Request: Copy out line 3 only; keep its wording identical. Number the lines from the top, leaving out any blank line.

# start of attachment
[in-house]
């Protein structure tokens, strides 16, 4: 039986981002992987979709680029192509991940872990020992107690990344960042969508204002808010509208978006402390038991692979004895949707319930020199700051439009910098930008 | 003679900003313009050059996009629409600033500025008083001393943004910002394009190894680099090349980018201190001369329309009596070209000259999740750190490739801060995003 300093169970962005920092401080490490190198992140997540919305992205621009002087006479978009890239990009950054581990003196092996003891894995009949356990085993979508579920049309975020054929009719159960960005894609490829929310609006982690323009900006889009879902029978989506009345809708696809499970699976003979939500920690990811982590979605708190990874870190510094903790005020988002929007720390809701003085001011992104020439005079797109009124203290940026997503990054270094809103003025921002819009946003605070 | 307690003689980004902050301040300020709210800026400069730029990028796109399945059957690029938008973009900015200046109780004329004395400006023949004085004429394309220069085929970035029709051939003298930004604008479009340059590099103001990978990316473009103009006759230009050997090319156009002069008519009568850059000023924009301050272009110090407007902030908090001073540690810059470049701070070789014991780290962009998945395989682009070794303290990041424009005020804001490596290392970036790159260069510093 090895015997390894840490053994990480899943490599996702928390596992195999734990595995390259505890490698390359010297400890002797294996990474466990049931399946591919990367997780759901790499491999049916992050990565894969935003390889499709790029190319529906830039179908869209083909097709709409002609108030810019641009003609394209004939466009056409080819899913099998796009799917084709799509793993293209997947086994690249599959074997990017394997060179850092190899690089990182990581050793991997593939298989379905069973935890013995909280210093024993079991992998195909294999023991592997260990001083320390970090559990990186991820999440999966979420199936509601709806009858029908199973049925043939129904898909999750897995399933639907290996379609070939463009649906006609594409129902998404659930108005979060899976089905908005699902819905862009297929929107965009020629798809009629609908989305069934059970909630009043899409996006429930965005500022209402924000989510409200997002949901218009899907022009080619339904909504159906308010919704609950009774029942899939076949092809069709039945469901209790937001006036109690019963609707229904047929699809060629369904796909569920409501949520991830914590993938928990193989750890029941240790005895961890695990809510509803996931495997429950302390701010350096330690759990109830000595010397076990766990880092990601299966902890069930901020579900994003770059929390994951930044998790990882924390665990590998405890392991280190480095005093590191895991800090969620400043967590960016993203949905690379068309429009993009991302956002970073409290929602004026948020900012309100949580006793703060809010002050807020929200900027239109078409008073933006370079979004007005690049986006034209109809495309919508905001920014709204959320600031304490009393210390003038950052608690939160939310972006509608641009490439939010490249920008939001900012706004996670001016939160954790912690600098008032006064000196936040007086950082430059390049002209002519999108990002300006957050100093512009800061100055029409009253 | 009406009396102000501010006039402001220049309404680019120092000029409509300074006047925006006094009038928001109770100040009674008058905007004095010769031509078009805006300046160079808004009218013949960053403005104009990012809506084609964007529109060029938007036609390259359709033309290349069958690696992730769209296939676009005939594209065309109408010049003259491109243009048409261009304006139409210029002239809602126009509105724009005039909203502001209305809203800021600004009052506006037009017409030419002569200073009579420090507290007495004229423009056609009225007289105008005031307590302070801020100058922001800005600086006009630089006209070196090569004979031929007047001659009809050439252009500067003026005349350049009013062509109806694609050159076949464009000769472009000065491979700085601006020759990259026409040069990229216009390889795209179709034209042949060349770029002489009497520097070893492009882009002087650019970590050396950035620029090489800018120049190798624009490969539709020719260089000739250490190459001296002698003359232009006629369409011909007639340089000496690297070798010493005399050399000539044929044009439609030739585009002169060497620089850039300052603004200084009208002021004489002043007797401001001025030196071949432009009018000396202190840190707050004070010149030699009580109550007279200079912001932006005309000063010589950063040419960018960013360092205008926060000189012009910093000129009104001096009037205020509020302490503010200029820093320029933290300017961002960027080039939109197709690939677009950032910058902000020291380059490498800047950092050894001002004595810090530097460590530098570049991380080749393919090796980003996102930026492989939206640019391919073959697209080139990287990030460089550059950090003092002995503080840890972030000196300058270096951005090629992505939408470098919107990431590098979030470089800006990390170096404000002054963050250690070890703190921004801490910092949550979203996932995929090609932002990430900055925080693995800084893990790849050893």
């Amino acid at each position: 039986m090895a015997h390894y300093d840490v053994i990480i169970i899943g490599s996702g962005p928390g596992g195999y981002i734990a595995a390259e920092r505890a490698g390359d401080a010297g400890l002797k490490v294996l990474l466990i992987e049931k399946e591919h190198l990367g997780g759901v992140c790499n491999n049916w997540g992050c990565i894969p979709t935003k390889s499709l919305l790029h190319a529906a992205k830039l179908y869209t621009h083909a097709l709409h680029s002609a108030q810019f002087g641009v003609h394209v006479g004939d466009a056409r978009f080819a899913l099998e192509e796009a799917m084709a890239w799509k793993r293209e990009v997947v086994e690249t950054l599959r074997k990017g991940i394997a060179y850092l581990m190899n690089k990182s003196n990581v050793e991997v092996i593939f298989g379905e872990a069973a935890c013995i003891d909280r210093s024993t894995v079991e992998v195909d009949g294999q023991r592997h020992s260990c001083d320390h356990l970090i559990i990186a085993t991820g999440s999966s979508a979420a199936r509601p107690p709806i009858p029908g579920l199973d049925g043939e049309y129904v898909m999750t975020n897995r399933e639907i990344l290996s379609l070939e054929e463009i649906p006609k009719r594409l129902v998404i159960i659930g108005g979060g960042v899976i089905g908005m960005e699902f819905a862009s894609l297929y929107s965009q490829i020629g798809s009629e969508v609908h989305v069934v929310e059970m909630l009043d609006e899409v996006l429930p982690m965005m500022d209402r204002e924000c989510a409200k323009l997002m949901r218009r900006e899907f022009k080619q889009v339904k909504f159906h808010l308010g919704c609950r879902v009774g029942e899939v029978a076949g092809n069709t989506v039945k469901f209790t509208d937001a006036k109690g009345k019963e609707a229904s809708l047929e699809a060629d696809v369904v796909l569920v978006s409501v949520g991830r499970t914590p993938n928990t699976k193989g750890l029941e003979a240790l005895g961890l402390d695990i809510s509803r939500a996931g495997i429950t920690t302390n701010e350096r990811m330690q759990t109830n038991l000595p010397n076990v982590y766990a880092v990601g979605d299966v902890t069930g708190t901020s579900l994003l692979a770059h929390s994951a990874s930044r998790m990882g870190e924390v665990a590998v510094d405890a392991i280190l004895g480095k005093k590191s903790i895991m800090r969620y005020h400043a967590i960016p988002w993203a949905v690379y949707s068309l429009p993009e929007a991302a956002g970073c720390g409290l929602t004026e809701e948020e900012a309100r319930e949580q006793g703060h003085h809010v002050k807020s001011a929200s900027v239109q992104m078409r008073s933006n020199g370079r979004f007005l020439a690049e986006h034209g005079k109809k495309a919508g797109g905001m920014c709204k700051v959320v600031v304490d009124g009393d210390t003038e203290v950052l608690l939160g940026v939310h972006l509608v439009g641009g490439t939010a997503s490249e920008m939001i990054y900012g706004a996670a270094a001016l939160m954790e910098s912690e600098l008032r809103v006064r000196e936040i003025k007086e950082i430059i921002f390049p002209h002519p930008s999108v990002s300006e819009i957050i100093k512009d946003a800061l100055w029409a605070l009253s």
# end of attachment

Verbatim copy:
């Amino acid at each position: 039986m090895a015997h390894y300093d840490v053994i990480i169970i899943g490599s996702g962005p928390g596992g195999y981002i734990a595995a390259e920092r505890a490698g390359d401080a010297g400890l002797k490490v294996l990474l466990i992987e049931k399946e591919h190198l990367g997780g759901v992140c790499n491999n049916w997540g992050c990565i894969p979709t935003k390889s499709l919305l790029h190319a529906a992205k830039l179908y869209t621009h083909a097709l709409h680029s002609a108030q810019f002087g641009v003609h394209v006479g004939d466009a056409r978009f080819a899913l099998e192509e796009a799917m084709a890239w799509k793993r293209e990009v997947v086994e690249t950054l599959r074997k990017g991940i394997a060179y850092l581990m190899n690089k990182s003196n990581v050793e991997v092996i593939f298989g379905e872990a069973a935890c013995i003891d909280r210093s024993t894995v079991e992998v195909d009949g294999q023991r592997h020992s260990c001083d320390h356990l970090i559990i990186a085993t991820g999440s999966s979508a979420a199936r509601p107690p709806i009858p029908g579920l199973d049925g043939e049309y129904v898909m999750t975020n897995r399933e639907i990344l290996s379609l070939e054929e463009i649906p006609k009719r594409l129902v998404i159960i659930g108005g979060g960042v899976i089905g908005m960005e699902f819905a862009s894609l297929y929107s965009q490829i020629g798809s009629e969508v609908h989305v069934v929310e059970m909630l009043d609006e899409v996006l429930p982690m965005m500022d209402r204002e924000c989510a409200k323009l997002m949901r218009r900006e899907f022009k080619q889009v339904k909504f159906h808010l308010g919704c609950r879902v009774g029942e899939v029978a076949g092809n069709t989506v039945k469901f209790t509208d937001a006036k109690g009345k019963e609707a229904s809708l047929e699809a060629d696809v369904v796909l569920v978006s409501v949520g991830r499970t914590p993938n928990t699976k193989g750890l029941e003979a240790l005895g961890l402390d695990i809510s509803r939500a996931g495997i429950t920690t302390n701010e350096r990811m330690q759990t109830n038991l000595p010397n076990v982590y766990a880092v990601g979605d299966v902890t069930g708190t901020s579900l994003l692979a770059h929390s994951a990874s930044r998790m990882g870190e924390v665990a590998v510094d405890a392991i280190l004895g480095k005093k590191s903790i895991m800090r969620y005020h400043a967590i960016p988002w993203a949905v690379y949707s068309l429009p993009e929007a991302a956002g970073c720390g409290l929602t004026e809701e948020e900012a309100r319930e949580q006793g703060h003085h809010v002050k807020s001011a929200s900027v239109q992104m078409r008073s933006n020199g370079r979004f007005l020439a690049e986006h034209g005079k109809k495309a919508g797109g905001m920014c709204k700051v959320v600031v304490d009124g009393d210390t003038e203290v950052l608690l939160g940026v939310h972006l509608v439009g641009g490439t939010a997503s490249e920008m939001i990054y900012g706004a996670a270094a001016l939160m954790e910098s912690e600098l008032r809103v006064r000196e936040i003025k007086e950082i430059i921002f390049p002209h002519p930008s999108v990002s300006e819009i957050i100093k512009d946003a800061l100055w029409a605070l009253s």